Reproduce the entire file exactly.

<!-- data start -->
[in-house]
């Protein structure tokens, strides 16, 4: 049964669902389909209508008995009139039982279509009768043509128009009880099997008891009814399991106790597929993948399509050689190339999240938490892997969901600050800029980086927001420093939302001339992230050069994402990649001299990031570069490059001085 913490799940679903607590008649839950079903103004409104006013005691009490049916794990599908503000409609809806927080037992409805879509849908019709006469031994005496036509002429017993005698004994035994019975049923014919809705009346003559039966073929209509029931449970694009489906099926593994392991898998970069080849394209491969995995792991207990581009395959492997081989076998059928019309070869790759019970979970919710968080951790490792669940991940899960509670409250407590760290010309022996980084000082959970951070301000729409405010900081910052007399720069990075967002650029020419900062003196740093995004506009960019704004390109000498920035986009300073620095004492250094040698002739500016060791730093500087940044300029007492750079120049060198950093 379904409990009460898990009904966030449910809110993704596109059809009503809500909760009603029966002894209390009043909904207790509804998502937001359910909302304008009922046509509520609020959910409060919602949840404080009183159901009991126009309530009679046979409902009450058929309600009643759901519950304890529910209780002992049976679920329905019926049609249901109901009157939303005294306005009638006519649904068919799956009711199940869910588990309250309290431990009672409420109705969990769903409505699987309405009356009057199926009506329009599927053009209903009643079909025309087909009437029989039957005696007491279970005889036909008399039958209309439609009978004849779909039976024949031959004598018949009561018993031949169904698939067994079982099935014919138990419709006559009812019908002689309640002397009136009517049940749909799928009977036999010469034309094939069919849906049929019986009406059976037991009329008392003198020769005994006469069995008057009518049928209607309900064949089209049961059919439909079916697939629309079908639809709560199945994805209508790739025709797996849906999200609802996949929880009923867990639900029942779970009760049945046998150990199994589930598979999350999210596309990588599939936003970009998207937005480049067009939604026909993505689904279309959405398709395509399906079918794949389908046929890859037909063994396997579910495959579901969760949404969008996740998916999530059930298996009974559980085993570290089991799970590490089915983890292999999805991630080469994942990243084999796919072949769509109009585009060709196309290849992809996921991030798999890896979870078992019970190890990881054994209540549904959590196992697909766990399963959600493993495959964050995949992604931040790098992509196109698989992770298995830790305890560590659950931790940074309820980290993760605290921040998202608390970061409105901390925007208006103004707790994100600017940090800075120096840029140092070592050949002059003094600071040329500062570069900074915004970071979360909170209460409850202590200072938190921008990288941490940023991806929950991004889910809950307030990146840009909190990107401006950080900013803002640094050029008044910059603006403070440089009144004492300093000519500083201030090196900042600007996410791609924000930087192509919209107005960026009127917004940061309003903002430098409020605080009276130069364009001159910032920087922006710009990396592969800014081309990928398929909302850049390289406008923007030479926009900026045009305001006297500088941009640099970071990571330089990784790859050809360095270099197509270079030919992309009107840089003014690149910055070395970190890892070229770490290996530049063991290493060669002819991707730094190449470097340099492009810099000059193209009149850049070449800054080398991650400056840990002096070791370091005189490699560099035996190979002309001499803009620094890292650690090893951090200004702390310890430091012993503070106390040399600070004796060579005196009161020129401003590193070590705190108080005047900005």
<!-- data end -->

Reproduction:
[in-house]
């Protein structure tokens, strides 16, 4: 049964669902389909209508008995009139039982279509009768043509128009009880099997008891009814399991106790597929993948399509050689190339999240938490892997969901600050800029980086927001420093939302001339992230050069994402990649001299990031570069490059001085 913490799940679903607590008649839950079903103004409104006013005691009490049916794990599908503000409609809806927080037992409805879509849908019709006469031994005496036509002429017993005698004994035994019975049923014919809705009346003559039966073929209509029931449970694009489906099926593994392991898998970069080849394209491969995995792991207990581009395959492997081989076998059928019309070869790759019970979970919710968080951790490792669940991940899960509670409250407590760290010309022996980084000082959970951070301000729409405010900081910052007399720069990075967002650029020419900062003196740093995004506009960019704004390109000498920035986009300073620095004492250094040698002739500016060791730093500087940044300029007492750079120049060198950093 379904409990009460898990009904966030449910809110993704596109059809009503809500909760009603029966002894209390009043909904207790509804998502937001359910909302304008009922046509509520609020959910409060919602949840404080009183159901009991126009309530009679046979409902009450058929309600009643759901519950304890529910209780002992049976679920329905019926049609249901109901009157939303005294306005009638006519649904068919799956009711199940869910588990309250309290431990009672409420109705969990769903409505699987309405009356009057199926009506329009599927053009209903009643079909025309087909009437029989039957005696007491279970005889036909008399039958209309439609009978004849779909039976024949031959004598018949009561018993031949169904698939067994079982099935014919138990419709006559009812019908002689309640002397009136009517049940749909799928009977036999010469034309094939069919849906049929019986009406059976037991009329008392003198020769005994006469069995008057009518049928209607309900064949089209049961059919439909079916697939629309079908639809709560199945994805209508790739025709797996849906999200609802996949929880009923867990639900029942779970009760049945046998150990199994589930598979999350999210596309990588599939936003970009998207937005480049067009939604026909993505689904279309959405398709395509399906079918794949389908046929890859037909063994396997579910495959579901969760949404969008996740998916999530059930298996009974559980085993570290089991799970590490089915983890292999999805991630080469994942990243084999796919072949769509109009585009060709196309290849992809996921991030798999890896979870078992019970190890990881054994209540549904959590196992697909766990399963959600493993495959964050995949992604931040790098992509196109698989992770298995830790305890560590659950931790940074309820980290993760605290921040998202608390970061409105901390925007208006103004707790994100600017940090800075120096840029140092070592050949002059003094600071040329500062570069900074915004970071979360909170209460409850202590200072938190921008990288941490940023991806929950991004889910809950307030990146840009909190990107401006950080900013803002640094050029008044910059603006403070440089009144004492300093000519500083201030090196900042600007996410791609924000930087192509919209107005960026009127917004940061309003903002430098409020605080009276130069364009001159910032920087922006710009990396592969800014081309990928398929909302850049390289406008923007030479926009900026045009305001006297500088941009640099970071990571330089990784790859050809360095270099197509270079030919992309009107840089003014690149910055070395970190890892070229770490290996530049063991290493060669002819991707730094190449470097340099492009810099000059193209009149850049070449800054080398991650400056840990002096070791370091005189490699560099035996190979002309001499803009620094890292650690090893951090200004702390310890430091012993503070106390040399600070004796060579005196009161020129401003590193070590705190108080005047900005």